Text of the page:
Hereditary Princess Sophie has given a rather rare interview to mark the beginning of Liechtenstein's tricentennial anniversary year. You can read the interview in German at Vaterland. As its always interesting to get an insight into royal life, we took the liberty in translating the interview. Please keep in mind that we are no pros when it comes to translations and some things may have been a bit more smooth in the original interview. This is an unofficial translation of the interview done by us.

***

Can you say what went through your mind when your first heard of Liechtenstein?
I can’t actually recall when I first heard of Liechtenstein so I couldn’t say what went through my mind.

And what went through your mind when you first visited?
My first visit was during a summer weekend in the early 90’s. My husband invited me together with several friends. I really enjoyed the visit, I thought that the country is beautiful. To this day I am amazed everyday by the wonderful view over the Rhine valley you have from the castle.

You first met your husband during the birthday party of a cousin in Munich. Was it love at first sight?
No, it wasn’t. (Laughs.) It took a while but after the sparks finally flew, everything went very quickly.

You became a Liechtenstein citizen upon your marriage. After a few years together in London with your husband, you moved to Liechtenstein. Was it tough for you to ultimately leave your native behind?
No, that wasn’t hard for me. My mother is from Sweden, my paternal grandmother was from Hungary. So it was a pretty natural step for me to leave your native behind after a wedding. Of course I’m happy to go back to Bavaria every once in a while and visit my family. Sometimes it would be nice if I could go more spontaneously for a quick visit. But it was never hard for me to leave Bavaria.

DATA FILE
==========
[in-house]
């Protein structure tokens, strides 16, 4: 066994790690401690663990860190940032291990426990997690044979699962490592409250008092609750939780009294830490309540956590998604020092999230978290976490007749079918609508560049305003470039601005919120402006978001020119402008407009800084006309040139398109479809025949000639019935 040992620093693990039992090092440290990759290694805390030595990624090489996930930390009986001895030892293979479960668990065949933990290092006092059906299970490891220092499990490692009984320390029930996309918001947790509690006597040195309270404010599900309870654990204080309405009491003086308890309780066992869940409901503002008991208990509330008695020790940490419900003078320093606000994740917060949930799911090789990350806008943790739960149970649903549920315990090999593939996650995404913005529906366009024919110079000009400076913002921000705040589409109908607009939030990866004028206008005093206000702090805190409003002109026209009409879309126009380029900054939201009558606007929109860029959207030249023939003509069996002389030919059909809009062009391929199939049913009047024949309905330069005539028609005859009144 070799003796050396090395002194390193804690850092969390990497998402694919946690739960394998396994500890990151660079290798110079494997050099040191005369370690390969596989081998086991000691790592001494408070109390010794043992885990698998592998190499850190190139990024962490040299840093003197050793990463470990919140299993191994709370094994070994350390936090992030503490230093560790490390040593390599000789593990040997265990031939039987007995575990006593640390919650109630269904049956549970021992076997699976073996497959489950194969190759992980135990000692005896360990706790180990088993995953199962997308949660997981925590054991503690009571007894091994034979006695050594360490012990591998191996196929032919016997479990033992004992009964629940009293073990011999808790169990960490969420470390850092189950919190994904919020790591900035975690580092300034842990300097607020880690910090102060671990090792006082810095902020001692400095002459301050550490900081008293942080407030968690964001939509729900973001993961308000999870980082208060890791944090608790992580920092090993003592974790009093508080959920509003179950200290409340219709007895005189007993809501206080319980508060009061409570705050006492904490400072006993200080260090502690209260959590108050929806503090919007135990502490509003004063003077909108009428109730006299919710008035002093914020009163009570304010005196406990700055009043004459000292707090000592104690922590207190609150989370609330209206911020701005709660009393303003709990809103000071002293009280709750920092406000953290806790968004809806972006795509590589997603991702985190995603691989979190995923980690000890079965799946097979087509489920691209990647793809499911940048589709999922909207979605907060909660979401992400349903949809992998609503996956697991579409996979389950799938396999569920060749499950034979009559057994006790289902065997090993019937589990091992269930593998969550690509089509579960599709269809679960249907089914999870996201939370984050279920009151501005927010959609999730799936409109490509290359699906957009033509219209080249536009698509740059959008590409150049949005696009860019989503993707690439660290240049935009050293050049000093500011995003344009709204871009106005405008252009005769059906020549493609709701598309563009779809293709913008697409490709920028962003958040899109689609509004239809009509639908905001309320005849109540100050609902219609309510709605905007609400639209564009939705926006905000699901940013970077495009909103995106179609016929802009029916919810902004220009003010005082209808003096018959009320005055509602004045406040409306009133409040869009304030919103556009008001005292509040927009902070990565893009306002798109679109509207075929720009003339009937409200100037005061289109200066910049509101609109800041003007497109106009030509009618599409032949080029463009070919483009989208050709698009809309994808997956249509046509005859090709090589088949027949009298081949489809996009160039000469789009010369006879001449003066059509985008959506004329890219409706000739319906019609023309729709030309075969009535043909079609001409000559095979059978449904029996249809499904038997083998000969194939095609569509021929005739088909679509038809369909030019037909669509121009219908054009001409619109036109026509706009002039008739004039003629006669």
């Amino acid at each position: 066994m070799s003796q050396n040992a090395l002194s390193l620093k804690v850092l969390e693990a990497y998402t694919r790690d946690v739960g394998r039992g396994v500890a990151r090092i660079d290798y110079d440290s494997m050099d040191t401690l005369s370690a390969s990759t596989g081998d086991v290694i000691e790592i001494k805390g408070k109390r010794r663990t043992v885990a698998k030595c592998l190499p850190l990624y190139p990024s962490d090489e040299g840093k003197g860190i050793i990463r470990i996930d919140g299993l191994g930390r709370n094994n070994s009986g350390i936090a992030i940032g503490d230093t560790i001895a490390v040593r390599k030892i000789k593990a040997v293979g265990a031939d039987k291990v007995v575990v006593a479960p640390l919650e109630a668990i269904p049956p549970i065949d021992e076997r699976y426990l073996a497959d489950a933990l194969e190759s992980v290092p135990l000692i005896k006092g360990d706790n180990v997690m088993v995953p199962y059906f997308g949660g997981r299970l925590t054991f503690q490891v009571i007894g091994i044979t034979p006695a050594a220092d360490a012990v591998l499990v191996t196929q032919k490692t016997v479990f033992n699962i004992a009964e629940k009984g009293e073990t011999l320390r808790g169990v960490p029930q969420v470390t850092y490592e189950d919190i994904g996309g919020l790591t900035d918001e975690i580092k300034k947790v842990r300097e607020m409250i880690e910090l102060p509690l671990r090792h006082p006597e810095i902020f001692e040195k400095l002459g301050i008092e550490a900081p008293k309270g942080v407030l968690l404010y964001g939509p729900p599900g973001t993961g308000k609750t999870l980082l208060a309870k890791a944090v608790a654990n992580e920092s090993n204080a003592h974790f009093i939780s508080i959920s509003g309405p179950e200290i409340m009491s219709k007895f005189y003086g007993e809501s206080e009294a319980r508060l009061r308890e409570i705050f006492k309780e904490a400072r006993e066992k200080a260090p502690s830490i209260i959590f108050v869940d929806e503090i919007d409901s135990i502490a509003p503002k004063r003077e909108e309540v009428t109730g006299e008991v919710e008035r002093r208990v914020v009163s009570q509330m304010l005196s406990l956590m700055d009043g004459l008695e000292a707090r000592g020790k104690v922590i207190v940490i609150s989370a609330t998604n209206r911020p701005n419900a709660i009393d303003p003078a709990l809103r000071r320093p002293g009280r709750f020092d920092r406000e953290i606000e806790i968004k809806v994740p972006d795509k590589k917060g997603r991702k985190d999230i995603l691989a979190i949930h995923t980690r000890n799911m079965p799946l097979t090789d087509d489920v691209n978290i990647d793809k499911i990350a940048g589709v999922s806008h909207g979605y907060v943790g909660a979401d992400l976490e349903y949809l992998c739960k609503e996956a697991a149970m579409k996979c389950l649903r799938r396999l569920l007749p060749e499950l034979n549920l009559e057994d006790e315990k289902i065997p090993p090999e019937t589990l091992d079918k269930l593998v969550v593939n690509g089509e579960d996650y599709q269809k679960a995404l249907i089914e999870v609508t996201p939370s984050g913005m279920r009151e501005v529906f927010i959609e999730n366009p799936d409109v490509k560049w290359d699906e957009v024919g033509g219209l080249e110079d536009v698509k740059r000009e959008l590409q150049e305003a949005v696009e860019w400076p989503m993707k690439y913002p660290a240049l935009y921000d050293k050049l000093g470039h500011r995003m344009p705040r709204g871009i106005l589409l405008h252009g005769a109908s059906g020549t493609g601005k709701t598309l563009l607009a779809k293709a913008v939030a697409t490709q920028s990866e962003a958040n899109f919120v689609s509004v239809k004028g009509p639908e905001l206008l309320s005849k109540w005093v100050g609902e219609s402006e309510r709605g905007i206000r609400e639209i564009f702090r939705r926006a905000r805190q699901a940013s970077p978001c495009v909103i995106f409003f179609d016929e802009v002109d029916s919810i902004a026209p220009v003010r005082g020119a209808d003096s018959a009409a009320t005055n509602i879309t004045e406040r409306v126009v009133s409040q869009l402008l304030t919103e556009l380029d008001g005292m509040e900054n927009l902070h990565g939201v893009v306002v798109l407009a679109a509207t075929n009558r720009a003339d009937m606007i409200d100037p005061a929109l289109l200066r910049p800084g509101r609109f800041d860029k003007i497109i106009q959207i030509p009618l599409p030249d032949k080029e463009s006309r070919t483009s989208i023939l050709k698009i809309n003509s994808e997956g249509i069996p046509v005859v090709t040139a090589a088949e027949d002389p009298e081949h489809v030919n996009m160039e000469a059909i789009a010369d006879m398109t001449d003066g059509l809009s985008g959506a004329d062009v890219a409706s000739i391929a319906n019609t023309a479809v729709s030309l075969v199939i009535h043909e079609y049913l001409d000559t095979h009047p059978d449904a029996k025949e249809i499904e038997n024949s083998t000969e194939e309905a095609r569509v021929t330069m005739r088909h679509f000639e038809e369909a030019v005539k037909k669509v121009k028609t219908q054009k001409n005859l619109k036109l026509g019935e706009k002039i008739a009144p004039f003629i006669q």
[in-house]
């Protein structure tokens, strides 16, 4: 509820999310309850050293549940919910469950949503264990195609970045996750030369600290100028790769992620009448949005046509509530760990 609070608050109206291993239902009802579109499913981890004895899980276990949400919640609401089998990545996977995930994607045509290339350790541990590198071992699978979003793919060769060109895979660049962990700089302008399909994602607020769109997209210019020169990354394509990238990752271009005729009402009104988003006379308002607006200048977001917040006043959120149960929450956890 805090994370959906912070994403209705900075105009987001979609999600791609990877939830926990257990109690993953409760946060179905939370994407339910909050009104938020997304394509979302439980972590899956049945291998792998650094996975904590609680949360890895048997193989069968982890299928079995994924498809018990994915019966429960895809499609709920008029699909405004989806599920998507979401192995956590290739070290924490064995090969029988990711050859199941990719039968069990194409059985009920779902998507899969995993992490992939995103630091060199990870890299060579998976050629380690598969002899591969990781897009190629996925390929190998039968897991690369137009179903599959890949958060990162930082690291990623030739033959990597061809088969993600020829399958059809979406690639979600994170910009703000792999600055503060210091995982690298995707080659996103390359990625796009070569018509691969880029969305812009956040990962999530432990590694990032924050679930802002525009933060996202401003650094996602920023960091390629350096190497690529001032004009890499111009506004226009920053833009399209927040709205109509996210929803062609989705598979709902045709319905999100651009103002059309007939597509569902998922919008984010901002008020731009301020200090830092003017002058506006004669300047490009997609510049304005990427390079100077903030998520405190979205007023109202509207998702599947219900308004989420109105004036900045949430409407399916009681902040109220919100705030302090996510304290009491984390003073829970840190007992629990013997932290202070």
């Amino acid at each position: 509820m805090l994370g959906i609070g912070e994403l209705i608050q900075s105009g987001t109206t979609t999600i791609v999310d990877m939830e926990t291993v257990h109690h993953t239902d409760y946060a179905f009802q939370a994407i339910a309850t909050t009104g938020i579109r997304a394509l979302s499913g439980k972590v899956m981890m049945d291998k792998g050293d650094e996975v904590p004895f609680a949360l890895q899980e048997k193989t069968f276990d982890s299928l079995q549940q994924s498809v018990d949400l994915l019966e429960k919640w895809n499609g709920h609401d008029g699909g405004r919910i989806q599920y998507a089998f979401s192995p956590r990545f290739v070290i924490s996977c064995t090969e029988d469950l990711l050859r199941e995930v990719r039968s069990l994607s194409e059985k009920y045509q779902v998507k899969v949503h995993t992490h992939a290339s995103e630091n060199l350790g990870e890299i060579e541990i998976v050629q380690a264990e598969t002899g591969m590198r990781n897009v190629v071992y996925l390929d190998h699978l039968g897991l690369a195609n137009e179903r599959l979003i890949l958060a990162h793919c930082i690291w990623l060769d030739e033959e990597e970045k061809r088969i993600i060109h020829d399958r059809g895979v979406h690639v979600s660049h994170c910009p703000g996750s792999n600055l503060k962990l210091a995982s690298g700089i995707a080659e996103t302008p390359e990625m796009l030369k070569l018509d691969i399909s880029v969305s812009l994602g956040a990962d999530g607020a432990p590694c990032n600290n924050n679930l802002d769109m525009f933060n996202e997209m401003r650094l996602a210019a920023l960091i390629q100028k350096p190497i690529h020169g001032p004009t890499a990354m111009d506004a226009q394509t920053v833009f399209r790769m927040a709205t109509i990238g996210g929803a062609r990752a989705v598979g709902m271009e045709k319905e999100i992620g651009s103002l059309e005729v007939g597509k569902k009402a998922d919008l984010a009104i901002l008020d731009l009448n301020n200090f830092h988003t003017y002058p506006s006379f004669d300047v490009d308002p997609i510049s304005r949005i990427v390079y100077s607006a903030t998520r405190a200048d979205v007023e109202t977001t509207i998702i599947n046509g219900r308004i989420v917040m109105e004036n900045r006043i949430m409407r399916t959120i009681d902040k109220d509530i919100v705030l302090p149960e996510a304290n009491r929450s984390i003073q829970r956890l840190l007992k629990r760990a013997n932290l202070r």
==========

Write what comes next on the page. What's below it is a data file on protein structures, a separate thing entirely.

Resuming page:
What did your friends and family say when you decided to marry Hereditary Prince Alois and for Liechtenstein to become your new home?
My family was very happy. They already knew my husband as he came to visit us often. My husband studied in Salzburg so my parents' house wasn’t very far away and also practically on his way back home.

Putting your hand on your heart: What is the biggest difference to your former life in Bavaria, where you grew up very sheltered with your four sisters and went to the local village school?
There actually isn’t that big of a difference. The differences to my childhood and youth are mainly due to a new phase in life. Life as a wife and mother presents different challenges to you than life as a child or teenager.

What do you appreciate most about the country and people?
A lot! I like the innovative energy and inventive spirit of Liechtensteiners, their diligence and awareness for quality. Things have rhyme and reason. I also appreciate the Liechtenstein humour, the straightforwardness and especially the easy-going informality. And, of course, the love for nature.

Can you tell us about your favourite place in Liechtenstein?